Results

To test the proposed algorithm for computing common-image gathers, we use a synthetic two-layer velocity model (with a grid sampling of 10 m) as shown in Figure 1(a). The sources and receivers are located on the surface with a spatial sampling of 10m. We use a 2D finite-difference frequency-domain code to generate the synthetic data sets. The source signature is a Ricker wavelet with a peak frequency 10 Hz. We solve \(\ref{ls}\) and reverse-time migration (Tu and Herrmann, accepted Jan 2015) using a few iterations of LSQR, a standard iterative linear least-squares solver. Figure 1(b) shows the background velocity model used to form least-squares reverse-time migration (RTM) images and common-image gathers (CIGs). This velocity model is kinematically correct, so we expect to see reflectors at the correct depth-position using primary reflections only in least-squares RTM images and focused CIGs. We construct common-image gathers (CIGs) at \(x = 1000\)m for all \(z\). Figures 3(a), 4(a) show the RTM image and CIG when we only use primary reflection data and \(Q\) as the source function. As expected, the least-squares migration and image point gather is fully focused. Next, we use the total up-going wavefield as data, but still use \(Q\) as the source function. Since the multiple reflections are not properly dealt with, we can see the focused ghost event generated by the multiple wavefields in Figures 3(b), 4(b). As mentioned before, the presence of such ghost events can mislead the velocity analysis process. Finally, we form the RTM image and image point gather using the total up-going wavefield along with the areal source function \(Q - D\). We can see in Figures 3(c), 4(c) that incorporation of areal sources in the least-squares RTM and extended images remove the ghost reflector.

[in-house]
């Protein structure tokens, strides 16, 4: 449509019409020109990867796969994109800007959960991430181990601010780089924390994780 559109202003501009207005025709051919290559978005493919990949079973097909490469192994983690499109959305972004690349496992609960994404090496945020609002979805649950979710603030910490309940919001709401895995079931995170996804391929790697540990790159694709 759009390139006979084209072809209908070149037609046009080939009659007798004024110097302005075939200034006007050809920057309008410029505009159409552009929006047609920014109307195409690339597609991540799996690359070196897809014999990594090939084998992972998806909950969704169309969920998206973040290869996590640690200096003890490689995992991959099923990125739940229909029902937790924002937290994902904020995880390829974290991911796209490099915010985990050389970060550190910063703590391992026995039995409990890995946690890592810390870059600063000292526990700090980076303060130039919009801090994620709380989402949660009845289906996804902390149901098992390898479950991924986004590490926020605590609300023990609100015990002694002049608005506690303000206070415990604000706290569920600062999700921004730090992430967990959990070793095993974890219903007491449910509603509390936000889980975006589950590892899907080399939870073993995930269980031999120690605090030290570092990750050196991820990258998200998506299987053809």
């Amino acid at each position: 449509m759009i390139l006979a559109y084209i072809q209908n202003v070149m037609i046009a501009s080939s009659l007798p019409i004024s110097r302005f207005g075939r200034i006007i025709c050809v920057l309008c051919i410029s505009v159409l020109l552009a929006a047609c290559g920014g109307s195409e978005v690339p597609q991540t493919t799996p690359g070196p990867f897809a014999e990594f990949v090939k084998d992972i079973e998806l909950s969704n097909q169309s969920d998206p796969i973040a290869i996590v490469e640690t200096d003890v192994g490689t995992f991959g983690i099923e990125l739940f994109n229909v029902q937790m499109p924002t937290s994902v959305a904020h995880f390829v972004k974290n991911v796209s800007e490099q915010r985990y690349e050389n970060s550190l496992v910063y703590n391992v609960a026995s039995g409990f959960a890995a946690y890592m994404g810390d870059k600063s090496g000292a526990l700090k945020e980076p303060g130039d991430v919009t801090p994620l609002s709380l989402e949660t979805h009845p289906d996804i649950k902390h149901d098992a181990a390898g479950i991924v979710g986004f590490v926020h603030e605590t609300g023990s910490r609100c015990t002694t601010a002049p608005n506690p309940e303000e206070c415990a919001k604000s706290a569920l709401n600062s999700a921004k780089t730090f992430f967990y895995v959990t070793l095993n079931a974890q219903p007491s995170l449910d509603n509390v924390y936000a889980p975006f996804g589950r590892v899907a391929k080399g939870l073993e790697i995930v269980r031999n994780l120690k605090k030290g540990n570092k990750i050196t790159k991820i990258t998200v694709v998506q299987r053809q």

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Figure1(a)True velocity model. (b) Background velocity model used in extended imaging.
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Figure2(a)Primary reflections only. (b) Total up-going data (primaries and multiples).
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Figure3Least-squares reverse-time migration. (a) Primary data only. (b) Total up-going data is used but areal source is not used. We can clearly see the ghost reflector when we do not use the areal source. (c) Total up-going data is used along with the areal source. Incorporation of areal source remove the ghost reflector.
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Figure4Least-squares common-image gather extracted along \(x = 1000\)m and for all \(z\). (a) Primary data only. (b) Total up-going data is used but areal source is not used. (c) Total up-going data is used along with the areal source. We can clearly see the effect of ghost reflectors (in middle) which can be remove (in right) via incorporating the areal source.

Conclusions

We have proposed a methodology for forming extended image gathers from data containing both primaries and multiples. The approach is based on earlier developments in simultaneous least-squares imaging of primaries and multiples, and matrix-probing methods to compute the extended image in a computationally efficient manner. The result is a method that creates a true-amplitude extended image gather directly from data containing surface related multiples, at a computational cost that is roughly equivalent to a least-squares migration. Numerical results on a simple synthetic model are promising and encourage further research.

Acknowledgements

This work was financially supported in part by the Natural Sciences and Engineering Research Council of Canada Discovery Grant (RGPIN 261641-06) and the Collaborative Research and Development Grant DNOISE II (CDRP J 375142-08). This research was carried out as part of the SINBAD II project with support from the following organizations: BG Group, BGP, Chevron, ConocoPhillips, CGG, ION GXT, Petrobras, PGS, Statoil, Sub Salt Solutions, Total SA, WesternGeco, Woodside.